Throw whichever word you wanted at City boss Chris Hughton after yesterday’s humiliating FA Cup Fourth Round exit at home to non-league town and it would sum his mood as much as the supporters.
Embarrassed, humiliated and hurt were three that BBC Radio Norfolk commentator Chris Goreham offered afterwards; the 26,000 Canary fans who gathered at Carrow Road to watch a slice of history unfold would probably have choicer words for the manager.
“Yep – all of them,” said Hughton, left with the miserable accolade of being the first Premier League manager ever to see his side be knocked out of the FA Cup by non-league opposition courtesy of Scott Rendell’s lone, 80th minute strike.
Those who laughed at Paul Lambert’s cup tribulations at Villa – first against Bradford City and then Millwall – had the sly smiles wiped from their faces as the 4,000 travelling Hatters fans who partied long into the night on the back of such a famous, and deserved, success.
“It wasn’t a good day – and nor will the next couple of days be,” admitted Hughton, well aware of the bitter post-mortems that will, inevitably, follow such a huge fall from Premier League grace.
Not that he was ducking his part in City’s cup downfall as – like all-too many higher flight managers before him – the City chief found himself caught between a Premier League survival rock and a cup hard place team-wise.
“None of us at this football club – and me, as manager, who takes full responsibility – wants this type of defeat,” he said, as Hatters boss Paul Buckle did the proverbial job on their Premier League hosts.
Which Hughton was swift to acknowledge. Norwich got exactly what they deserved for yesterday’s level of performance.
“Credit to Luton; they came here with a game plan –to sit back, frustrate us and make life difficult for us,” he told the BBC afterwards. “But we had good opportunities to win the game.
“And we are the home team; the Premier League team. And irrespective of whatever team I put out today, I expected to win.”
Coming on the back of last weekend’s 5-0 thumping at Anfield when the Canaries slipped right back to their Fulham away day ways, January has not been a great month for anyone at Carrow Road.
The highs of October and November are now a distant memory as City look to claw their way back to form and fortune – kicking off with Wednesday night’s clash with Spurs. They then have another 24 hours to try and appease the supporters increasingly impatient demands for activity on the transfer front.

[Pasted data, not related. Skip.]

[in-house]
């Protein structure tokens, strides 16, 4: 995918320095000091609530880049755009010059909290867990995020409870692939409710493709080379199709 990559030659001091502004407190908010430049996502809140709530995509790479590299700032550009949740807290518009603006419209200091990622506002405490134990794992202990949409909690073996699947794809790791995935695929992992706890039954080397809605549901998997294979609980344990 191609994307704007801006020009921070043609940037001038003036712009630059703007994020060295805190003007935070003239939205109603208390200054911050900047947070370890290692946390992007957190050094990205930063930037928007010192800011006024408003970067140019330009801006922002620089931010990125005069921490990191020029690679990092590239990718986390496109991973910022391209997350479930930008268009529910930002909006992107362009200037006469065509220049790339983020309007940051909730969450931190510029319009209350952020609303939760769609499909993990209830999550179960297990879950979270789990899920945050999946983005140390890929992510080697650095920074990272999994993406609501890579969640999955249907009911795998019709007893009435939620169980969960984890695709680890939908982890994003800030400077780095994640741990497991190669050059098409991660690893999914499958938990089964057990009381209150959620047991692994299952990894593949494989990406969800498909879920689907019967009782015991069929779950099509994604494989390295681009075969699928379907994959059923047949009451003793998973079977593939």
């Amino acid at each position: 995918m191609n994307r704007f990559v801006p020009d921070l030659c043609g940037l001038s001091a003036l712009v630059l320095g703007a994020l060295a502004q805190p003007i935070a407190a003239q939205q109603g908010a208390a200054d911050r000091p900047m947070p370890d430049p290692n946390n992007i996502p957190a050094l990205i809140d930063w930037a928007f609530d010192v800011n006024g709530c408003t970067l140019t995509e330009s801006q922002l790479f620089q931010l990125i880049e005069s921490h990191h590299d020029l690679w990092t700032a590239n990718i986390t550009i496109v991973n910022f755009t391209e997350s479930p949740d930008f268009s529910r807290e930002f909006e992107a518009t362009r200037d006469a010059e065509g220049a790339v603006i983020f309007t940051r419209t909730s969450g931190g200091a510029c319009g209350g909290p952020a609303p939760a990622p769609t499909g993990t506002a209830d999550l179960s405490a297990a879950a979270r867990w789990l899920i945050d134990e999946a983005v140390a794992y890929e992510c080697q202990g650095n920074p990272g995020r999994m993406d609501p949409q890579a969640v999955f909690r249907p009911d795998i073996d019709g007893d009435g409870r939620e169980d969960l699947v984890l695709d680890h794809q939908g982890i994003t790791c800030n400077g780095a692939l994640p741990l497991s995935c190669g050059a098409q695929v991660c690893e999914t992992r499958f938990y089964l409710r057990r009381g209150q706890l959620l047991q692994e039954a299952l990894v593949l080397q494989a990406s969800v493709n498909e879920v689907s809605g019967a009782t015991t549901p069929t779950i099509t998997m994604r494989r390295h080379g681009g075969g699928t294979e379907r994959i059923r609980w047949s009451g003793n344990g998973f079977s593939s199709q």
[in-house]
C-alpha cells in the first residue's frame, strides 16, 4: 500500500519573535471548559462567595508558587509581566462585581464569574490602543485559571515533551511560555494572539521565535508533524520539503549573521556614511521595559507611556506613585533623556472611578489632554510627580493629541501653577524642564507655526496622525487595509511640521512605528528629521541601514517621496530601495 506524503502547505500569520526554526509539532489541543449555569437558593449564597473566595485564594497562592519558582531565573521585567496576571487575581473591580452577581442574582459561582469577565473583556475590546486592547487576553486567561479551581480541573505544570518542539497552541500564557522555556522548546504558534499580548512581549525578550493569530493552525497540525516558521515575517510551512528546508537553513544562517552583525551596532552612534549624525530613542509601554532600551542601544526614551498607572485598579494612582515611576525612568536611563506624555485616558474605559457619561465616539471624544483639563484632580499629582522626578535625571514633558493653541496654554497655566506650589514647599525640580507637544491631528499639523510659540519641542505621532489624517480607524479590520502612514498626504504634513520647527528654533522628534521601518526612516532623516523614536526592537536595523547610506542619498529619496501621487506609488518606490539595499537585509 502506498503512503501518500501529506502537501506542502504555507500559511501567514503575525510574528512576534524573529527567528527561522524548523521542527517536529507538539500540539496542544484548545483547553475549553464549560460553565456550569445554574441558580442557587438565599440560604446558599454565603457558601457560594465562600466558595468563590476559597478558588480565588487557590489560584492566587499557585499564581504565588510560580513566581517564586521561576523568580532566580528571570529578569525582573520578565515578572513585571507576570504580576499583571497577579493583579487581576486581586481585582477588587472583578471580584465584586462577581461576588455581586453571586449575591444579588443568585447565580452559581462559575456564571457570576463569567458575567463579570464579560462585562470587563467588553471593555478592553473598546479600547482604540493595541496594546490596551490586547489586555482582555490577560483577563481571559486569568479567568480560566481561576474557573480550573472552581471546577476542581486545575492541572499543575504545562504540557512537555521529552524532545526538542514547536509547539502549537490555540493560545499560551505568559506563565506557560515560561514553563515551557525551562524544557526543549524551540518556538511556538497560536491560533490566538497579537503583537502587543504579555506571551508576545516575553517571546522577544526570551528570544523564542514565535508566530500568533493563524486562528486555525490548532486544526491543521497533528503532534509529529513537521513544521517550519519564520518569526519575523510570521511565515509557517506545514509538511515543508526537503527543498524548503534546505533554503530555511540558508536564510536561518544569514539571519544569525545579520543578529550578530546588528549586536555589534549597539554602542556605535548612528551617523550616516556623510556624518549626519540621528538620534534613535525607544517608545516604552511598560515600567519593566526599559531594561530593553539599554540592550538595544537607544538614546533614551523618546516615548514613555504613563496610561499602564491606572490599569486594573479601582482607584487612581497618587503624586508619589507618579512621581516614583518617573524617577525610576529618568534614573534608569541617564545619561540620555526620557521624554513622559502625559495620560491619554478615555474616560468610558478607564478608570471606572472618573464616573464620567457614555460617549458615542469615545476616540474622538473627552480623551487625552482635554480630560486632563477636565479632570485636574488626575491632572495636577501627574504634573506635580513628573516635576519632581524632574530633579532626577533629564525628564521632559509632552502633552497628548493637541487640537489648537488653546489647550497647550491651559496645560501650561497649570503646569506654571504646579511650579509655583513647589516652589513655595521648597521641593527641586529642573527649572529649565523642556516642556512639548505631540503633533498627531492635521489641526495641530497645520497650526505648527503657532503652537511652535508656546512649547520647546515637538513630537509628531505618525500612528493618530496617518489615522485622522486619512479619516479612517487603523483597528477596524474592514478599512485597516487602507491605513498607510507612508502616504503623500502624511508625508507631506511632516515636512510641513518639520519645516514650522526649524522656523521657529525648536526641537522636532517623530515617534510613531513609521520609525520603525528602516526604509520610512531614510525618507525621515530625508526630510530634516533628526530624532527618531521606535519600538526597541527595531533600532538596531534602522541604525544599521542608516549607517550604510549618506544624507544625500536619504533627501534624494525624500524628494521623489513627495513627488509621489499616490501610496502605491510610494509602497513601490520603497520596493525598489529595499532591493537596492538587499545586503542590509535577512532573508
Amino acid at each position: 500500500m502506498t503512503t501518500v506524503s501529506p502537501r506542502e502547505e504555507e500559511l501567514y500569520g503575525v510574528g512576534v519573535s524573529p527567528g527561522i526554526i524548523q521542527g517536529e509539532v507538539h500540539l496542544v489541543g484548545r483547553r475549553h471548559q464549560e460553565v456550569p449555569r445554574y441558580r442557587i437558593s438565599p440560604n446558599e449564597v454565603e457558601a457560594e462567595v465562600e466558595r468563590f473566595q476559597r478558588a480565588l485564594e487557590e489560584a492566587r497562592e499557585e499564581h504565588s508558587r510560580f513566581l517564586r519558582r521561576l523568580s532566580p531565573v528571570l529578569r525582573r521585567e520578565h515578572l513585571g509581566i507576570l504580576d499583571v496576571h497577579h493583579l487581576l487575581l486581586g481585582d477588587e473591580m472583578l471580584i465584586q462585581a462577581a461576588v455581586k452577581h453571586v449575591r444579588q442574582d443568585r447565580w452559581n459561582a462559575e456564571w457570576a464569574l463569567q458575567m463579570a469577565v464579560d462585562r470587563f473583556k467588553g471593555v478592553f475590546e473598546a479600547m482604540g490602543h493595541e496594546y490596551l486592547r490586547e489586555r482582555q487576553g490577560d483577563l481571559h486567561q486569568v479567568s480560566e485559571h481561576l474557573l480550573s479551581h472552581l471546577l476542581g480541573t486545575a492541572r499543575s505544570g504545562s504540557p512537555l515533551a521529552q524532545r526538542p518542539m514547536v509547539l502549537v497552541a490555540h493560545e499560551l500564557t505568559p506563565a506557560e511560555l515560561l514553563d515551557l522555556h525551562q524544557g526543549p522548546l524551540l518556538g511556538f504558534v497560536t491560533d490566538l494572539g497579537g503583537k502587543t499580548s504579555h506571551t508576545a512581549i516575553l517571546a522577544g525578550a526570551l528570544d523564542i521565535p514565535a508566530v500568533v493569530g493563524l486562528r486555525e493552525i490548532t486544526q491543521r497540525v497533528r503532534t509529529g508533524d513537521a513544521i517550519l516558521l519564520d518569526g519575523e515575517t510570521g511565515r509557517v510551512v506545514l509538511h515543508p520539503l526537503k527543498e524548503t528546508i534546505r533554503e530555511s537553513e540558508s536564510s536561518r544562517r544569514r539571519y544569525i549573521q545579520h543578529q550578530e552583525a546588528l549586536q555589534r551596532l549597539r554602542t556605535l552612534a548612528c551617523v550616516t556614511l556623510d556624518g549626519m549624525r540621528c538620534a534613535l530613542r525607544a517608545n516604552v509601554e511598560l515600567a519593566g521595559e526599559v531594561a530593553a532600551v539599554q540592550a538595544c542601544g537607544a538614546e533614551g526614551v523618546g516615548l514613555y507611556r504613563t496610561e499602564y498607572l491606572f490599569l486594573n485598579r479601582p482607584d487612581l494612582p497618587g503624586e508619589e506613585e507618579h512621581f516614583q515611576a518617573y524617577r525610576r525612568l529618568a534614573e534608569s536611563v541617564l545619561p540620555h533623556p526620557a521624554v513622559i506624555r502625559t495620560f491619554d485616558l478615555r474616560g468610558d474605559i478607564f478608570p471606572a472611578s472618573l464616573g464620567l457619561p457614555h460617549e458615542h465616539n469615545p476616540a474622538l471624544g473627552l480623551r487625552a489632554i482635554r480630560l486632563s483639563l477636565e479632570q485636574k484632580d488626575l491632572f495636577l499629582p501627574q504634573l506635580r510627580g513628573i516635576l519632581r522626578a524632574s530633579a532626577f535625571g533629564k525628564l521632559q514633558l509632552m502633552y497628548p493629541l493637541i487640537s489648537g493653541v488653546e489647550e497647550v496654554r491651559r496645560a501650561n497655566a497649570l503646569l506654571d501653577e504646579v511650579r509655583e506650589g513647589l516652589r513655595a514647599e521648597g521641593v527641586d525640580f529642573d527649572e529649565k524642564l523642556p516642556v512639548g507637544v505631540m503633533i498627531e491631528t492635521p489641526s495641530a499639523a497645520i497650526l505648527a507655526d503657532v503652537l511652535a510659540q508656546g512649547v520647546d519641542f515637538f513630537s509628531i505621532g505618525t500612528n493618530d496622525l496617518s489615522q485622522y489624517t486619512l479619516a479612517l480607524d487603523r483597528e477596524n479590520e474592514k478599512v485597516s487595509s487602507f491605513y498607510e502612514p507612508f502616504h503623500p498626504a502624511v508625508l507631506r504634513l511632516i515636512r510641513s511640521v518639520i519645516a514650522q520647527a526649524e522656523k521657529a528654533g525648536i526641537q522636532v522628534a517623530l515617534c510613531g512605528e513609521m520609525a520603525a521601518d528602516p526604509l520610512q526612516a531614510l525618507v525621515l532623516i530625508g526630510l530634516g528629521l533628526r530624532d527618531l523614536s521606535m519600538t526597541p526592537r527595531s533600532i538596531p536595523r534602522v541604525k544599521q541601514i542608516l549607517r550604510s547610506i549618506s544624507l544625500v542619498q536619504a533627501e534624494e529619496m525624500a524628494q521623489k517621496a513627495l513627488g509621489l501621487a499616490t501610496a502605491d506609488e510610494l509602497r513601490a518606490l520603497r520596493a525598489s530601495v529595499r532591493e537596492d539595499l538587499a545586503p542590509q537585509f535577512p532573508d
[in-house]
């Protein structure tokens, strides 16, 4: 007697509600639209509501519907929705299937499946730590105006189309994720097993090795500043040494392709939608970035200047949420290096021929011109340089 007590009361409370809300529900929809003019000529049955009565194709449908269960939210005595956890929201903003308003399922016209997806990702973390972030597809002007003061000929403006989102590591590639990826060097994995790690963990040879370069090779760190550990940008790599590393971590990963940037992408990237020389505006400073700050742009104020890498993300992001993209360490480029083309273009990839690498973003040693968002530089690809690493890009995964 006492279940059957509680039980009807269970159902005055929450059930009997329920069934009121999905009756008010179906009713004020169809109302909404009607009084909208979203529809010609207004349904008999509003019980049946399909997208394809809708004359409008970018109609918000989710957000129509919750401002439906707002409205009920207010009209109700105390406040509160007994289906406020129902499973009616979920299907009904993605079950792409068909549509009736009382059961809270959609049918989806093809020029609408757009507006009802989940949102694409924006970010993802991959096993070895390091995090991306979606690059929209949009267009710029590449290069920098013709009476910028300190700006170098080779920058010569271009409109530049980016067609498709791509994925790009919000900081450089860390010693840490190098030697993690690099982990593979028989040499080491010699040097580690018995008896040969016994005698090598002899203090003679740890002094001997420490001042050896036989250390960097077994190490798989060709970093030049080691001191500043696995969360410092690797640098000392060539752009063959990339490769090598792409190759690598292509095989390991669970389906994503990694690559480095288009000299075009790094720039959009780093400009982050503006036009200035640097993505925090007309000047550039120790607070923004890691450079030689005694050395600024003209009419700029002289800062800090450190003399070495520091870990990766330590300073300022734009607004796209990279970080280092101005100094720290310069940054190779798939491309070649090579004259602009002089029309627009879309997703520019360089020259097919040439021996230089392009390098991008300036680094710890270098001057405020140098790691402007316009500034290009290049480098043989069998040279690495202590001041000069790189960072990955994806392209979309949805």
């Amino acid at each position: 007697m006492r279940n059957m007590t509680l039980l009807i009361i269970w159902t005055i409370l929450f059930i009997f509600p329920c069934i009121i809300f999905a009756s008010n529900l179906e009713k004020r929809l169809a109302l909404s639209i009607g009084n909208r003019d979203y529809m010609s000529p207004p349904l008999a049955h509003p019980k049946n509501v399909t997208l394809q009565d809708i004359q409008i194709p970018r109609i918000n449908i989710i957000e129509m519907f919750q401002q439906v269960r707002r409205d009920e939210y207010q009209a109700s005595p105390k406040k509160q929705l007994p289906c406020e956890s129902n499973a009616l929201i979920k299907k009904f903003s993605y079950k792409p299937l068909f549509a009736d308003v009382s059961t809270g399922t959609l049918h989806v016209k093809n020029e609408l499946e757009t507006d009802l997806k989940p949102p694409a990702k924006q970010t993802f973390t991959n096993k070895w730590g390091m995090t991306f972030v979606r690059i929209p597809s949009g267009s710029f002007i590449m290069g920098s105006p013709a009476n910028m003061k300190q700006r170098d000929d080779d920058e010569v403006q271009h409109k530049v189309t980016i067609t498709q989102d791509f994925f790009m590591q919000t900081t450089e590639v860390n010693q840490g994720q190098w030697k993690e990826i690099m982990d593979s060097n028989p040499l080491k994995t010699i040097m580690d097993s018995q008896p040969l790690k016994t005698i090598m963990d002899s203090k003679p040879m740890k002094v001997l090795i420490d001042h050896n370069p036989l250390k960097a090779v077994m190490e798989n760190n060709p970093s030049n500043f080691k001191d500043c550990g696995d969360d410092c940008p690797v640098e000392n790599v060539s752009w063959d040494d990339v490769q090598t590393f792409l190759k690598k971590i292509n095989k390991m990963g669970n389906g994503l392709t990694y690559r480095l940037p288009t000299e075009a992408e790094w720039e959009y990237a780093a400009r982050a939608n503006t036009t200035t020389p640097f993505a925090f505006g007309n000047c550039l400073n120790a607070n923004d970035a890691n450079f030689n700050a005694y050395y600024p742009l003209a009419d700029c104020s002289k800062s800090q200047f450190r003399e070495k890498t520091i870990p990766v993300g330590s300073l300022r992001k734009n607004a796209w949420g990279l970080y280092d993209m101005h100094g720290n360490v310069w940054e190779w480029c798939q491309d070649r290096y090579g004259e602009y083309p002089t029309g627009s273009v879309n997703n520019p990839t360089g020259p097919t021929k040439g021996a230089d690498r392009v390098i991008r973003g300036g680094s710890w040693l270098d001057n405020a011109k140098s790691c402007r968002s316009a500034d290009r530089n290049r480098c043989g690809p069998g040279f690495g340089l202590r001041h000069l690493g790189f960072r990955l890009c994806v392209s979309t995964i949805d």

Once again, Norwich looked lightweight up-front – and horribly over-reliant on club skipper Grant Holt delivering something in front of goal.
For as long a time as his hamstrings allow.
On-loan Spurs youngster Harry Kane lasted just 45 minutes before Hughton felt obliged to throw Holt into the fray – the boy finding it difficult to do a man’s job against a rough and ready Luton back four.
“The game is full of highs and lows,” admitted Hughton, as the Norfolk club continued on their recent downer.
The third round success at Peterborough was the only real highlight of the festive period – even if City were only missing out on a result by the odd goal.
“If you look at our form it’s very much taken a dip,” conceded Hughton. “We’re in a difficult place at the moment and possibly the scoreline is a reflection of that.
“What’s more important is that we come out of it as quick as possible. But at this moment it’s not a particularly nice feeling and you want to get over it as quickly as possible.”
The aim transfer-wise, he insisted, has always been to try and get a fresh face in; to lift the place with a new signing.
“That’s been the aim – but it’s been very difficult and very frustrating,” he said, with Swansea City and Celtic two that are refusing to play ball. Two bids for Bhoys striker Gary Hooper had, he revealed, still not yielded a result. The club have until 11pm on Thursday night to try and make money talk.
“It’s that little bit of freshness that we need. But we’ll keep going and, of course, we’ll keep going right till the end and, hopefully, be successful.”